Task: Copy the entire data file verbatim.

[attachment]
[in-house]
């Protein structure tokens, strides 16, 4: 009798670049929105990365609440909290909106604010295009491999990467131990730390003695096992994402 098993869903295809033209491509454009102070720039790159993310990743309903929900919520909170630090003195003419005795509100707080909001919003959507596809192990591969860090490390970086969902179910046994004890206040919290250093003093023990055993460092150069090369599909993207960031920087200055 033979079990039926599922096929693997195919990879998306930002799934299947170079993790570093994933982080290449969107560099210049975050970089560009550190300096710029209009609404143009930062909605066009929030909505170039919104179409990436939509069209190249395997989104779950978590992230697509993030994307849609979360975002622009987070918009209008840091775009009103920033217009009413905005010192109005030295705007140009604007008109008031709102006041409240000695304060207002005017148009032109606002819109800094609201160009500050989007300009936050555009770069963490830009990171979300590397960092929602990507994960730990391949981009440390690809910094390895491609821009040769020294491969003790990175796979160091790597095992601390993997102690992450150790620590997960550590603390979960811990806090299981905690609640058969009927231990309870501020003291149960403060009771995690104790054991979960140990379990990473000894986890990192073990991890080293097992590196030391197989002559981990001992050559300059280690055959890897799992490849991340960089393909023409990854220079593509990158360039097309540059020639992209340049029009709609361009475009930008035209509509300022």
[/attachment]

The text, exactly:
[in-house]
């Protein structure tokens, strides 16, 4: 009798670049929105990365609440909290909106604010295009491999990467131990730390003695096992994402 098993869903295809033209491509454009102070720039790159993310990743309903929900919520909170630090003195003419005795509100707080909001919003959507596809192990591969860090490390970086969902179910046994004890206040919290250093003093023990055993460092150069090369599909993207960031920087200055 033979079990039926599922096929693997195919990879998306930002799934299947170079993790570093994933982080290449969107560099210049975050970089560009550190300096710029209009609404143009930062909605066009929030909505170039919104179409990436939509069209190249395997989104779950978590992230697509993030994307849609979360975002622009987070918009209008840091775009009103920033217009009413905005010192109005030295705007140009604007008109008031709102006041409240000695304060207002005017148009032109606002819109800094609201160009500050989007300009936050555009770069963490830009990171979300590397960092929602990507994960730990391949981009440390690809910094390895491609821009040769020294491969003790990175796979160091790597095992601390993997102690992450150790620590997960550590603390979960811990806090299981905690609640058969009927231990309870501020003291149960403060009771995690104790054991979960140990379990990473000894986890990192073990991890080293097992590196030391197989002559981990001992050559300059280690055959890897799992490849991340960089393909023409990854220079593509990158360039097309540059020639992209340049029009709609361009475009930008035209509509300022």